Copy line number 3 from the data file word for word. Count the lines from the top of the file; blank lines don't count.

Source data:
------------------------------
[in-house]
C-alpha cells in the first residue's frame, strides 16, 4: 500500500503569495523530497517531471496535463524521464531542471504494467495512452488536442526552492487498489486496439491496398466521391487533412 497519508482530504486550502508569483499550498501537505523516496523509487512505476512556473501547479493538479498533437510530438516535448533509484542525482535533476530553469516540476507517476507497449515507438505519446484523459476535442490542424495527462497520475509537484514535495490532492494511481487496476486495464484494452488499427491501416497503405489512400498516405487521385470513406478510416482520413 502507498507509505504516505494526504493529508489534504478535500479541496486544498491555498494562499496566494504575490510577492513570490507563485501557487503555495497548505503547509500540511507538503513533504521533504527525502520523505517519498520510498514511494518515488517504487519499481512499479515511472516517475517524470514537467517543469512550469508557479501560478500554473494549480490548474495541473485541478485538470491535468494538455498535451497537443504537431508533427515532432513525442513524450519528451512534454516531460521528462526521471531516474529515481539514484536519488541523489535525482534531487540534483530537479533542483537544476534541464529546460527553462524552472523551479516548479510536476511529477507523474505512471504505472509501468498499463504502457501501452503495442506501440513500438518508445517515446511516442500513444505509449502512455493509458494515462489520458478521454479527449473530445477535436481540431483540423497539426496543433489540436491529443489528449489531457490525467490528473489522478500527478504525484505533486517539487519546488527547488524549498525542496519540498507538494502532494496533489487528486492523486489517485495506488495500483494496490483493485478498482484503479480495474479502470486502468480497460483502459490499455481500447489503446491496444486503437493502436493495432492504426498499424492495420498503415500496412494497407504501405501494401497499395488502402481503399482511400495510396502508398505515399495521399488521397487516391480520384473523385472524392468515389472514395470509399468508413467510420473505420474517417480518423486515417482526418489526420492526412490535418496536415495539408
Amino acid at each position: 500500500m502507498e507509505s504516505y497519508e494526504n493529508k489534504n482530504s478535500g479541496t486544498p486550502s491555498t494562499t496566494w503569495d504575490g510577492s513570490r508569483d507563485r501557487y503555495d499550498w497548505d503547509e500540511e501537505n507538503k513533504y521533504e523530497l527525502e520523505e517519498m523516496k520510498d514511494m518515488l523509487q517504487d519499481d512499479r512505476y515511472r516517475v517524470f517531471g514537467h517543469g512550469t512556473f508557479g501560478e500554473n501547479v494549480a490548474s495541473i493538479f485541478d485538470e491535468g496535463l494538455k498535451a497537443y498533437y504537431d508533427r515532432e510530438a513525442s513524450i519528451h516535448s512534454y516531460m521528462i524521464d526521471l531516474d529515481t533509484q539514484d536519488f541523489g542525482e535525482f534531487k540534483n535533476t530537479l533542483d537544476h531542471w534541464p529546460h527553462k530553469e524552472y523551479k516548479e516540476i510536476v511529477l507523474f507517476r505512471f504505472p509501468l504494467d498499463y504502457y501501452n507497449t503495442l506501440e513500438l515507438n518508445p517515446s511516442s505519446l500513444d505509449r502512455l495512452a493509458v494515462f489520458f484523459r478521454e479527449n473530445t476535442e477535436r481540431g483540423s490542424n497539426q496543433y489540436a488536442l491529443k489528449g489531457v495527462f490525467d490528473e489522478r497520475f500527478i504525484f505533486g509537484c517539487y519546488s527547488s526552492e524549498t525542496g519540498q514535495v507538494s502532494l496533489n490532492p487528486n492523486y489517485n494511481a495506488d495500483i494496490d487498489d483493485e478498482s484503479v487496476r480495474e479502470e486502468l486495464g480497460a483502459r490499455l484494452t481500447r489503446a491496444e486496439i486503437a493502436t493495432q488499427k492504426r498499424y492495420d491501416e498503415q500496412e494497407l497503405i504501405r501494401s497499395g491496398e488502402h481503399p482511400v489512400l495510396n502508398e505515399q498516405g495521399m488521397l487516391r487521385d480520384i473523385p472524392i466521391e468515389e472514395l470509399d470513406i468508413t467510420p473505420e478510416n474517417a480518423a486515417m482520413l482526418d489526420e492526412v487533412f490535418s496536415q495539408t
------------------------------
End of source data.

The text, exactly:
Amino acid at each position: 500500500m502507498e507509505s504516505y497519508e494526504n493529508k489534504n482530504s478535500g479541496t486544498p486550502s491555498t494562499t496566494w503569495d504575490g510577492s513570490r508569483d507563485r501557487y503555495d499550498w497548505d503547509e500540511e501537505n507538503k513533504y521533504e523530497l527525502e520523505e517519498m523516496k520510498d514511494m518515488l523509487q517504487d519499481d512499479r512505476y515511472r516517475v517524470f517531471g514537467h517543469g512550469t512556473f508557479g501560478e500554473n501547479v494549480a490548474s495541473i493538479f485541478d485538470e491535468g496535463l494538455k498535451a497537443y498533437y504537431d508533427r515532432e510530438a513525442s513524450i519528451h516535448s512534454y516531460m521528462i524521464d526521471l531516474d529515481t533509484q539514484d536519488f541523489g542525482e535525482f534531487k540534483n535533476t530537479l533542483d537544476h531542471w534541464p529546460h527553462k530553469e524552472y523551479k516548479e516540476i510536476v511529477l507523474f507517476r505512471f504505472p509501468l504494467d498499463y504502457y501501452n507497449t503495442l506501440e513500438l515507438n518508445p517515446s511516442s505519446l500513444d505509449r502512455l495512452a493509458v494515462f489520458f484523459r478521454e479527449n473530445t476535442e477535436r481540431g483540423s490542424n497539426q496543433y489540436a488536442l491529443k489528449g489531457v495527462f490525467d490528473e489522478r497520475f500527478i504525484f505533486g509537484c517539487y519546488s527547488s526552492e524549498t525542496g519540498q514535495v507538494s502532494l496533489n490532492p487528486n492523486y489517485n494511481a495506488d495500483i494496490d487498489d483493485e478498482s484503479v487496476r480495474e479502470e486502468l486495464g480497460a483502459r490499455l484494452t481500447r489503446a491496444e486496439i486503437a493502436t493495432q488499427k492504426r498499424y492495420d491501416e498503415q500496412e494497407l497503405i504501405r501494401s497499395g491496398e488502402h481503399p482511400v489512400l495510396n502508398e505515399q498516405g495521399m488521397l487516391r487521385d480520384i473523385p472524392i466521391e468515389e472514395l470509399d470513406i468508413t467510420p473505420e478510416n474517417a480518423a486515417m482520413l482526418d489526420e492526412v487533412f490535418s496536415q495539408t